I became a professional traveler. It said “musician” on my tax returns, but if you drew a bar graph illustrating how I spent my years, “music” would be a matchbox, and “travel” and “waiting” twin towers. My old friends still saw one another, met for drinks, fell in and out of love—they just did it without me. And my new friends were either friends of necessity … or of transience, necessarily shallow relationships since I wouldn’t see them until their own orbit blipped through mine again.
With that captivating introduction, Franz Nicolay sets the stage for The Humorless Ladies Of Border Control, a chronicle of tours of the punk underground from Belgrade to Ulaanbaatar. Steeped in the travelogue traditions of predecessors like Paul Theroux, Rebecca West, and the Marquis De Custine, Nicolay grabs readers from the very start with this personal account. But while the book that follows keeps pace in terms of comparing his experiences to those of his literary counterparts, it never feels quite as personal as those opening lines.
Nicolay—who made his name as a musician first with bands like The Hold Steady and The World/Inferno Friendship Society—hit the road for a stretch in 2012, then again in 2013 and 2014, sometimes completely solo, sometimes in the company of his wife, Maria. Along the way, he hit DIY venues, anarcho-leftist squats, and other interesting locales in places like Ukraine, Russia, Poland, Hungary, Croatia, Serbia, and Romania. But the book is less tour diary—Nicolay writes that most concert stories are similar, and he more or less dispenses with that part of it up front—and more travelogue.
Nicolay proves himself well-read in recounting the histories of locales while observing their present days, sharing the hopes and dreams people have for their futures along the way. And he is a worthwhile addition to that travelogue tradition. Unlike West’s British perspective or the French aristocracy of the Marquis, Nicolay’s family has ancestral ties to Eastern Europe—his wife is “from a family of postwar refugees from western Ukraine”—and his documentation of the punk diaspora leads to a unique counterculture viewpoint. His transient-by-nature profession serves as the perfect complement to the coverage of nations in transition, most notably in Humorless Ladies’ bookending of trips to Ukraine—the second coming as the country faced revolution and war.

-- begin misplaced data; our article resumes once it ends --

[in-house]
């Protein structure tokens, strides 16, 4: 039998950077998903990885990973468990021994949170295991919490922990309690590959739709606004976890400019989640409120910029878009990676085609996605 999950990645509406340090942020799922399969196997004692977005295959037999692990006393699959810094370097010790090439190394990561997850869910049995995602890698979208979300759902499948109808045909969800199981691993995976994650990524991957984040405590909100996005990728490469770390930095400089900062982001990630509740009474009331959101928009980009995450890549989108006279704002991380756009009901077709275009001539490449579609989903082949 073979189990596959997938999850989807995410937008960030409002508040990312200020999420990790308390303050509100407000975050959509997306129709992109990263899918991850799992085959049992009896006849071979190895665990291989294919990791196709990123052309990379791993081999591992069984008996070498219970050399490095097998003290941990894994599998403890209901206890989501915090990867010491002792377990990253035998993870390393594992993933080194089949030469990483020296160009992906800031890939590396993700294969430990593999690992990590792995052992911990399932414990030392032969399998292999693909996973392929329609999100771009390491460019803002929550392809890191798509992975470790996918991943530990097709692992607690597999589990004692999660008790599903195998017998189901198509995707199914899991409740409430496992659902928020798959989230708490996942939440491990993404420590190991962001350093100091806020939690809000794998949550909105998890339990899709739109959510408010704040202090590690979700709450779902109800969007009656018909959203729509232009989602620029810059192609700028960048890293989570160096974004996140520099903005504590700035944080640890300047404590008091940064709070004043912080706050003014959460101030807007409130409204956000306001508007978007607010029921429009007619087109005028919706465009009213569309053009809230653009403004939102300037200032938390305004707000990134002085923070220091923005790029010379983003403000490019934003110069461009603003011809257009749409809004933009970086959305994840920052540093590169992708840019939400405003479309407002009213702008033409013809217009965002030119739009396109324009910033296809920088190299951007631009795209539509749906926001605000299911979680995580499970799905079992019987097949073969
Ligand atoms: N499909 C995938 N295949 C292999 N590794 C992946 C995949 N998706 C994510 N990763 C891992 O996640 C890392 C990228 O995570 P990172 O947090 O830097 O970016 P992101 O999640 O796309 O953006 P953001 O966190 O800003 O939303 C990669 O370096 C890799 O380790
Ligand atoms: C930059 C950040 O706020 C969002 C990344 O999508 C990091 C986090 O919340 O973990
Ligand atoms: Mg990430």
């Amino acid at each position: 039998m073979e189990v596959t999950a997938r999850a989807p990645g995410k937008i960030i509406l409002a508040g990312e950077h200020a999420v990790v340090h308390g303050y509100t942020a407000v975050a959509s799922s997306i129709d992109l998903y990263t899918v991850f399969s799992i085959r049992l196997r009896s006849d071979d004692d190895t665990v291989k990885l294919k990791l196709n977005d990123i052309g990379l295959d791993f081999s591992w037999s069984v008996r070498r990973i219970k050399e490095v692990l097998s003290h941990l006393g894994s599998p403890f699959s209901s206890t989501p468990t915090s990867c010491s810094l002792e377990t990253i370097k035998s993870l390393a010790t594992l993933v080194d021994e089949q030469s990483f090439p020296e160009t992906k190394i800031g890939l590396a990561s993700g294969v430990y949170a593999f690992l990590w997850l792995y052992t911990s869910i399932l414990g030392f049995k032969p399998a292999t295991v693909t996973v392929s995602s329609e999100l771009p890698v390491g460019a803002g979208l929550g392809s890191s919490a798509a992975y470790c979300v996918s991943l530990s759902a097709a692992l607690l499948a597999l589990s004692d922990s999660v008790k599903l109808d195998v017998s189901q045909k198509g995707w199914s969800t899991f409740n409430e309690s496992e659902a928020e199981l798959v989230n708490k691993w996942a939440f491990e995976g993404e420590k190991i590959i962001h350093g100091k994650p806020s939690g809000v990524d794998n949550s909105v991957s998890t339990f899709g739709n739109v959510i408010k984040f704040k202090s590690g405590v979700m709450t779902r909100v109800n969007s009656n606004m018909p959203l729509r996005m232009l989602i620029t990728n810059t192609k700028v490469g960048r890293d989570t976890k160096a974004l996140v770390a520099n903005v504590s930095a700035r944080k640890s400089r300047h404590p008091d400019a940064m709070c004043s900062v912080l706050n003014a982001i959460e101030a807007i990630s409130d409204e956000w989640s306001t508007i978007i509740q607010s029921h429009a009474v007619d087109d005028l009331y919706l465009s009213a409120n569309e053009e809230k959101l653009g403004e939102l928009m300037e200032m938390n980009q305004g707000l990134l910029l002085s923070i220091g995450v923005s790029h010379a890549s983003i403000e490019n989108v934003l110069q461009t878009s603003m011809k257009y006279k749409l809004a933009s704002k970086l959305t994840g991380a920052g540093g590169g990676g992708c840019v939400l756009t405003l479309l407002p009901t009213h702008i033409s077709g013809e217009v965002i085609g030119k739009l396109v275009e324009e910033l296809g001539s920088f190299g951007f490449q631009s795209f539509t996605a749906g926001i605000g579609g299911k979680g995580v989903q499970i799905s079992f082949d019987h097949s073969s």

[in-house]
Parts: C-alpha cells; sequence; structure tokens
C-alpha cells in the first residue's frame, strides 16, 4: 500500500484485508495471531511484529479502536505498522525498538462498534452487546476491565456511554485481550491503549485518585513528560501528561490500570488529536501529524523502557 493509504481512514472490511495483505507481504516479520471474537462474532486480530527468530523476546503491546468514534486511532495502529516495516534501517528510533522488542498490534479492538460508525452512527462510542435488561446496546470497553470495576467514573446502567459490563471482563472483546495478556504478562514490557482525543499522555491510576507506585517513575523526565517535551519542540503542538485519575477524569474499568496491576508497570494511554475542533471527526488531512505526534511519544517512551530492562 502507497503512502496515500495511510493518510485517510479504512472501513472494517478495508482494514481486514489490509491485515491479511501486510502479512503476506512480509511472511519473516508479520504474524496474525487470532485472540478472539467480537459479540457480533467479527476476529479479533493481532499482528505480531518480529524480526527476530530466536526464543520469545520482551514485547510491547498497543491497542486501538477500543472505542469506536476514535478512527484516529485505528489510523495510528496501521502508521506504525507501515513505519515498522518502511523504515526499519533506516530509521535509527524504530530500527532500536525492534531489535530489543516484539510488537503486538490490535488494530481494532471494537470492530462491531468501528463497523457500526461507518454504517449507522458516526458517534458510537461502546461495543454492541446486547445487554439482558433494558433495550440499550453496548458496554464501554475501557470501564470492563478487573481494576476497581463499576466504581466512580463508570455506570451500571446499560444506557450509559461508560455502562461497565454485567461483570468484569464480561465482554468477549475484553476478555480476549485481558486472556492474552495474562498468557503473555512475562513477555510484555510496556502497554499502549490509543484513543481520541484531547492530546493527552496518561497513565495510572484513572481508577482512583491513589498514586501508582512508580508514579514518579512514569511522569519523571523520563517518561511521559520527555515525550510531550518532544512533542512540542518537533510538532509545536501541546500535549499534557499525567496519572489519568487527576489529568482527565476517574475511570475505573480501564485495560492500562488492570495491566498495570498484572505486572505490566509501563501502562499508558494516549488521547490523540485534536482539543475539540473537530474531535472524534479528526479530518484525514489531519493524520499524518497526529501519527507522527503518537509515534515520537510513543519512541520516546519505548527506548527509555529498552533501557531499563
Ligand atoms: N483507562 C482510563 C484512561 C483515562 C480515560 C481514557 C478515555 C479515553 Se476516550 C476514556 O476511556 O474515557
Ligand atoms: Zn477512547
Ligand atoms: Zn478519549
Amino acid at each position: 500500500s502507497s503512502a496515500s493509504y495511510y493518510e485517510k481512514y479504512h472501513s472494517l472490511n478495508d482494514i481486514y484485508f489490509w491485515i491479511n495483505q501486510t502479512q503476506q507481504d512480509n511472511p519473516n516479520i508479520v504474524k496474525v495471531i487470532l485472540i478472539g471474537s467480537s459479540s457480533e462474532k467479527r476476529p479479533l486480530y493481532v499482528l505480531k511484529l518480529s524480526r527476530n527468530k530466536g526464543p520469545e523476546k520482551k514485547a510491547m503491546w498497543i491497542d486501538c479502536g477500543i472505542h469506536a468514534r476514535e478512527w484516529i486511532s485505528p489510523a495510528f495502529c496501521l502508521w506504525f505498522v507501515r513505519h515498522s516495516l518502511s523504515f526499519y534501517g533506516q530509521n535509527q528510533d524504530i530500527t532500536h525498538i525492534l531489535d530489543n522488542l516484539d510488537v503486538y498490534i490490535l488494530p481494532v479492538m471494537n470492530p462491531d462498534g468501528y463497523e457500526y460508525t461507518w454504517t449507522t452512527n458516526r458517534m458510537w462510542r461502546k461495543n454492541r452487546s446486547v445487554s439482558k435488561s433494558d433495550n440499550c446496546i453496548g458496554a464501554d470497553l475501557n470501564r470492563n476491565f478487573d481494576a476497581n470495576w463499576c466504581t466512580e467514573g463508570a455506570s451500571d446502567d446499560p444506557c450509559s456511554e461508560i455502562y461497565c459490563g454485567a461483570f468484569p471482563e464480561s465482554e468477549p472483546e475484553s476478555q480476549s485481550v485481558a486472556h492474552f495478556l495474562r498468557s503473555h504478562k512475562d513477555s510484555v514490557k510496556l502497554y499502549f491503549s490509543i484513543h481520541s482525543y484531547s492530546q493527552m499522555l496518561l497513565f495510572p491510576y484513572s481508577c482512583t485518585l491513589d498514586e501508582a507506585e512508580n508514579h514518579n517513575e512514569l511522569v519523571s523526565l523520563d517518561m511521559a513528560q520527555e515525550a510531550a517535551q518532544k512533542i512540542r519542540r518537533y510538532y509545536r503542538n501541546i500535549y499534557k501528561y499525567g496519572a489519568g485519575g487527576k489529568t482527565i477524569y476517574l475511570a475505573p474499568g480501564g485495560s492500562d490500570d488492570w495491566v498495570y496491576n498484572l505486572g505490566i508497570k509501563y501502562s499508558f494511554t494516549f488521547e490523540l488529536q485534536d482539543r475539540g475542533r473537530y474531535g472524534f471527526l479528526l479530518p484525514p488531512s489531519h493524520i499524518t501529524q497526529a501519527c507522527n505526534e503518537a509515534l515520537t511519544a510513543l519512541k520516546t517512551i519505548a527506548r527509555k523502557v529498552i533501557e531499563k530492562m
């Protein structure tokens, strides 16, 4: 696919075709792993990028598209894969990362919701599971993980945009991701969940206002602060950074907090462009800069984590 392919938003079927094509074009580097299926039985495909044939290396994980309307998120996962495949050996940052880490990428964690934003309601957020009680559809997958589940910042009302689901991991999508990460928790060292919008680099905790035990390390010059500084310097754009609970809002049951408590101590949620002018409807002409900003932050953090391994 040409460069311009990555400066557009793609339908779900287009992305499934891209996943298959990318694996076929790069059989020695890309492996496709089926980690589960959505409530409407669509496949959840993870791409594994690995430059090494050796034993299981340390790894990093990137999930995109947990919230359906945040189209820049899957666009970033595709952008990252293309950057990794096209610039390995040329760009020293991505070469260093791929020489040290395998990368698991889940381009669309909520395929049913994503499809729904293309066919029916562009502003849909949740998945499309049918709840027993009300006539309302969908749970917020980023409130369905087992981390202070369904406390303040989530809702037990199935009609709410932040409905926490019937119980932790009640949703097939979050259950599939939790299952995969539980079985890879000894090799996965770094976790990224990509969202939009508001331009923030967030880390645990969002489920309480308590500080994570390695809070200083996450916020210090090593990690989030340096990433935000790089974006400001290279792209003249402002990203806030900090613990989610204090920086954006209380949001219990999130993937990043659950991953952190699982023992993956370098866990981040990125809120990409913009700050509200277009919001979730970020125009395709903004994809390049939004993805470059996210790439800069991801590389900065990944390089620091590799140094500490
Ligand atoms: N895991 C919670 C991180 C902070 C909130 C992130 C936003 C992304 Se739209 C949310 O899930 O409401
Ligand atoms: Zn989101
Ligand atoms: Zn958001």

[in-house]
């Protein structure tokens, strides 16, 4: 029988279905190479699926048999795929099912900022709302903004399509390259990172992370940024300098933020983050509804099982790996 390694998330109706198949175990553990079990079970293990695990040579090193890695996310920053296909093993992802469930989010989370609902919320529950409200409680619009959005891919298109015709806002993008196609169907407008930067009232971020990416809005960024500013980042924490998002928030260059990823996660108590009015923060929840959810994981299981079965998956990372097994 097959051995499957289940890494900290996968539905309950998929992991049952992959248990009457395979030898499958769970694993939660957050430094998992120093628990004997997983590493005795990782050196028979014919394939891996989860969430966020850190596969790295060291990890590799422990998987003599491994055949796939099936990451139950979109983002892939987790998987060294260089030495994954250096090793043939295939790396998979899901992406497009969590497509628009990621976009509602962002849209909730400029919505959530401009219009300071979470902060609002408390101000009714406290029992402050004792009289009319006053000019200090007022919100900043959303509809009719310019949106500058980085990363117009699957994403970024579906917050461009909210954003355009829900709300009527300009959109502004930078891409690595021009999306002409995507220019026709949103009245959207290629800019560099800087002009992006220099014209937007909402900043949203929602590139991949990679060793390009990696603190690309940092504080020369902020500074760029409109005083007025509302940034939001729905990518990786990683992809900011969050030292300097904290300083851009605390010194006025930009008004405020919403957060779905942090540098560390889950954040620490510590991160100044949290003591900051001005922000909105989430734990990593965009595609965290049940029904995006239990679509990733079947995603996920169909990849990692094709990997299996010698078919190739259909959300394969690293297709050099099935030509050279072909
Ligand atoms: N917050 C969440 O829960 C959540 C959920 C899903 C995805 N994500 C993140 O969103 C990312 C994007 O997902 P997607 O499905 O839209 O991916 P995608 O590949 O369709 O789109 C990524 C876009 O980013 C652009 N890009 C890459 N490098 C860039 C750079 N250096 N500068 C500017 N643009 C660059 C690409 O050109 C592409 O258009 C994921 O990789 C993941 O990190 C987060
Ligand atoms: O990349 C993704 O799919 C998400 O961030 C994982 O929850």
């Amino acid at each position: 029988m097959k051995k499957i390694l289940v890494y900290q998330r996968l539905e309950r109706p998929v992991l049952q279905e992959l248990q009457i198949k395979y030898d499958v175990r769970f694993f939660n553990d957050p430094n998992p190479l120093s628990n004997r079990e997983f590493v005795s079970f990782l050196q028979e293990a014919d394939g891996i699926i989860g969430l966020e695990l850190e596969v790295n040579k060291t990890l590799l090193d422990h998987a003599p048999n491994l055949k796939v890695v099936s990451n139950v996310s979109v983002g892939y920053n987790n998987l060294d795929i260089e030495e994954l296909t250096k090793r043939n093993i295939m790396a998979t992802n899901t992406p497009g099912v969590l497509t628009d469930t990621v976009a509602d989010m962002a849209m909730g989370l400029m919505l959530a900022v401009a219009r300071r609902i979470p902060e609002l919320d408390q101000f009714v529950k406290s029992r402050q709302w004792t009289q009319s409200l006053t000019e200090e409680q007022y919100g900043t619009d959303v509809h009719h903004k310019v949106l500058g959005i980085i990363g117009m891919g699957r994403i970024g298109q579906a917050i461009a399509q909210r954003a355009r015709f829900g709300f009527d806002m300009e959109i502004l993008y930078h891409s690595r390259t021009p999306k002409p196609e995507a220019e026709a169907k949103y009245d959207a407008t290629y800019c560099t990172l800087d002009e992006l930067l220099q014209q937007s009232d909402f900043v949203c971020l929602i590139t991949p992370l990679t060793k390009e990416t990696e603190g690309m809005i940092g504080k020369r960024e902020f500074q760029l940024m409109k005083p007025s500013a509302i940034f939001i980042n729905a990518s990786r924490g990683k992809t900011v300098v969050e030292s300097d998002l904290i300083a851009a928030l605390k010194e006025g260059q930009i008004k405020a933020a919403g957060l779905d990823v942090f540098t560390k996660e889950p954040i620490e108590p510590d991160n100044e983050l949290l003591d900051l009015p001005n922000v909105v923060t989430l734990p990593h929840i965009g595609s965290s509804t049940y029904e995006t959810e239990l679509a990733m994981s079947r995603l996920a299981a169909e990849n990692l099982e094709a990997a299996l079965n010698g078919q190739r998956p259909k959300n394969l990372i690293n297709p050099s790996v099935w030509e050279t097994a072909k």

As one of his new friends notes, “It’s like I’m reading a book of history, and I don’t know how it ends.” Nicolay seems absolutely fascinated with history, so much so that some chapters—like “Tomsk To Baikal”—can feel slightly weighed down by it. Or, as an acquaintance of Nicolay’s puts it, “My friend said he started reading your tour diary … and fell asleep halfway through. It was so long.”
But Nicolay’s passion for the subject matter and ability to pick out good topics also make portions of those same chapters fascinating. A long section on counterculture’s use of the swastika is supplemented by a lesson in how changes in language like the H sound being replaced with a hard G led to a band called Adolf Gitler. He also notes bands like 10cc and KISS were banned in certain areas over their presumed associations with the Nazi SS.
Humorless Ladies, in these moments, helps readers (especially American ones) think about punk and counterculture with more of an international worldview. And thanks to Nicolay’s passionate presentation—and a helpful bibliography at the conclusion—it’s likely to inspire in readers the desire to dig deeper into these histories.
But Nicolay is at his best in scenes like this:
We passed the “island of sport and recreation” and picked up Yegor’s three cheerful, enthusiastic friends, who placed my guitar across their laps as they sat in the backseat.
“He”—Yegor indicated the guy sitting behind him—“loves to change guitars for drugs.”
“He sells guitars and buys drugs.”
The guy with my guitar in his lap?
Nicolay has a way of taking these moments to get at insight about a culture, letting people into his mindset as a touring American musician and much more, all in a humorous and economical way. While the rest of the book and its history lessons remain personal for Nicolay, and somewhat educational for his readers, moments like these do not occur nearly enough. The balance of Humorless Ladies is as promised—two towers versus a matchbox—but the flame is so alluring it’s hard to come to terms with seeing only a few sparks.